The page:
You could say she was born to it.
Jenny Baumfield’s involvement with motorcycles is an interest she shares with both maternal and paternal grandparents.
Not to mention other family members. As the photograph on the back cover of her History of the Nelson Motorcycle Club testifies, she learnt about the importance of maintenance at 9 months.
She had her first motorbike, a BSA Bantam at Intermediate school and the rest, as they say, is history. But her interests don’t stop there. When she spoke at our society’s March meeting her real topic was her latest publication: Nelson 1914. In this book she seeks to paint a picture of Nelson on the eve of the Great War 100 years ago. As she perused the issues of the Nelson Mail and the Colonist for that year, she selected for each month items which she felt were particularly relevant and arranged them under thematic headings: transport, education etc. In doing so she presents a fascinating picture of small town provincial life in one of our earliest European settlements.
With the beginnings of motorised transport, Nelson had its share of “teething troubles.” Speed was an issue and visibility at night. The water supply was troublesome as was the low pressure of the gas supply. Summer drought – then as now – could cause even a Catholic priest to be taken to court by the Inspector of Public Nuisances for wasting water – allowing a tap watering a rhubarb plant to be left unattended. A conviction, however, did not result because the question of who turned on the tap could not be established: local larrikins or the priest’s clever house cow? There were cesspools in the town and the nightcart still did its rounds. Road surfaces were bad and the outspoken local independent MP, Harry Atmore, could be a thorn in the side as well as an embarrassment to the Mayor.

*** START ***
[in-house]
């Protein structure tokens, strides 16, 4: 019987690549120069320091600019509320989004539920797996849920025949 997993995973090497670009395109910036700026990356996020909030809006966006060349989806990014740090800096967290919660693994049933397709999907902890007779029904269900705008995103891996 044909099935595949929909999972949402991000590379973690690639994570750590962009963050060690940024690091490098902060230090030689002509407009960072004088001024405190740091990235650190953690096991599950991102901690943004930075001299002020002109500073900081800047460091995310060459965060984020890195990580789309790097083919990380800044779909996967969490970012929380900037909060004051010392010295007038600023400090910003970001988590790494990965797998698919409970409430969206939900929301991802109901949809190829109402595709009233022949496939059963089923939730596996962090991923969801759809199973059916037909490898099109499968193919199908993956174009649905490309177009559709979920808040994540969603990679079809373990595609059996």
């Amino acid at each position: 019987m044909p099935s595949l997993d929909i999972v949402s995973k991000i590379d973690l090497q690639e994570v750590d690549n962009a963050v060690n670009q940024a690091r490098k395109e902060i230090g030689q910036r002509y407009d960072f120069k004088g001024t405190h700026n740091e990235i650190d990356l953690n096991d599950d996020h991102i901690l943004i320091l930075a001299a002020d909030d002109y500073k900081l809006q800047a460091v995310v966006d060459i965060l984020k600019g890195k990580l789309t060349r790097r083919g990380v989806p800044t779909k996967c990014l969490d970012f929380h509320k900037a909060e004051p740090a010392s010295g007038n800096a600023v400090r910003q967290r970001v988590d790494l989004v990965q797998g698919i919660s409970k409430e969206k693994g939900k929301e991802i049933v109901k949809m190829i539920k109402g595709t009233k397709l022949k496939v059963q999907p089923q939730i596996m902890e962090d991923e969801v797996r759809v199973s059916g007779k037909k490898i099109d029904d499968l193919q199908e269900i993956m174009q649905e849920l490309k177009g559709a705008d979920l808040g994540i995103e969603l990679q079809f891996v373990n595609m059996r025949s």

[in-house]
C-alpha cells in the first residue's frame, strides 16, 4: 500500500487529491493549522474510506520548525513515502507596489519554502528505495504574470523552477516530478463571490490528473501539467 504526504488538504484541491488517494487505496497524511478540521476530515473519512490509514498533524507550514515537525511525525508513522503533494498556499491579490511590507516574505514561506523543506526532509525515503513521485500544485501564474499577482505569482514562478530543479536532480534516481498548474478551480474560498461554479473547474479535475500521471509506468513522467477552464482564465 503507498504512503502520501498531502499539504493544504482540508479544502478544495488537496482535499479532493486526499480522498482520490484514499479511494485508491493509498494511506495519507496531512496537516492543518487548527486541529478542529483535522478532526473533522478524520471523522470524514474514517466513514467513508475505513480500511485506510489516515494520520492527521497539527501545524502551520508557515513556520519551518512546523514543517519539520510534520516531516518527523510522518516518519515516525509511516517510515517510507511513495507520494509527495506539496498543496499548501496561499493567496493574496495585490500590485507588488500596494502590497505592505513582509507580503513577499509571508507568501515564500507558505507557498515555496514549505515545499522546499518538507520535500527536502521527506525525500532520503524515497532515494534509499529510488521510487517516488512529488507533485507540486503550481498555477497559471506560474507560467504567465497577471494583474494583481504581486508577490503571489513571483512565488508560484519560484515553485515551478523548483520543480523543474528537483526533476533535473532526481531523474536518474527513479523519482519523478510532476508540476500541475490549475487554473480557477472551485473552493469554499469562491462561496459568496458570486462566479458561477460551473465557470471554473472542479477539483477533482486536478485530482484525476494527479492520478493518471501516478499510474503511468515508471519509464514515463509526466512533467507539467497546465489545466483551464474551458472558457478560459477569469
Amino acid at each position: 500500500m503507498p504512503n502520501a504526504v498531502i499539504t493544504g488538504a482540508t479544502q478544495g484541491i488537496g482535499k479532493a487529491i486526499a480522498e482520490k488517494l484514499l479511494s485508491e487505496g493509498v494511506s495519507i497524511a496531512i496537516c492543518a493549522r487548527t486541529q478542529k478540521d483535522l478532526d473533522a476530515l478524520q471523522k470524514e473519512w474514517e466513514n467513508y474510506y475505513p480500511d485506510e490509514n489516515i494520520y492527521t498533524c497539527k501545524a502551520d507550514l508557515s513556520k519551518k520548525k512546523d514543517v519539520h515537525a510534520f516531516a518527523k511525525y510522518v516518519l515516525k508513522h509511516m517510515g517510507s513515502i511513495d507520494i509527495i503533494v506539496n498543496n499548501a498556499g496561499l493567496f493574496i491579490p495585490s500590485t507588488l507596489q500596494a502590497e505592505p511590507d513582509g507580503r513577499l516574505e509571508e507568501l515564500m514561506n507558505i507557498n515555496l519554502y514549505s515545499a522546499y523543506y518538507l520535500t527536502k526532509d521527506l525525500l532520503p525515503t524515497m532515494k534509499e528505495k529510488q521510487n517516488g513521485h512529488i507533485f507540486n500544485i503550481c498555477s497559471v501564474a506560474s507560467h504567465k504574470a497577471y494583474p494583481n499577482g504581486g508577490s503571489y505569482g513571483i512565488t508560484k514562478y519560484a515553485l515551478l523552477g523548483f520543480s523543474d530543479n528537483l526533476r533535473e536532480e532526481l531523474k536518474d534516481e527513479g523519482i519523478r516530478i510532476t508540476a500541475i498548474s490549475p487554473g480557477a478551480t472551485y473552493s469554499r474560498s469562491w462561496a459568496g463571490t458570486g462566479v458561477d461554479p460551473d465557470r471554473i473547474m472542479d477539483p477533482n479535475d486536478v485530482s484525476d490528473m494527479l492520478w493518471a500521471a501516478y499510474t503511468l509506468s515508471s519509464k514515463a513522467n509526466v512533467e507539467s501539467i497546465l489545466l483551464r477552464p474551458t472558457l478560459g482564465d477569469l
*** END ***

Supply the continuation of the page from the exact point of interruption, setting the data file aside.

The community, however, was very good at rallying around. Without accident compensation in place, people realised the need for helping out when disaster struck. Even children would break into their moneyboxes for a good cause.
However, the book Jenny has the most personal involvement with is probably her publication on cats entitled “Our Furry Family” (with profits going to the SPCA). She has had over 35 cats in her time so her love for the species is unquestioned. Her near death experience at the same time that her most valued cat was run over gave everyone “pause for thought.” Another incident involving a dead cat and its replacement could be entitled: “A Curious Coincidence.” You will need to read the book for more information on this one.
Jenny is a fluent speaker and we all enjoyed the 50 minutes she took out of her busy schedule as a teacher, writer and motorcycle rider to share with us the things in life that mean the most to her.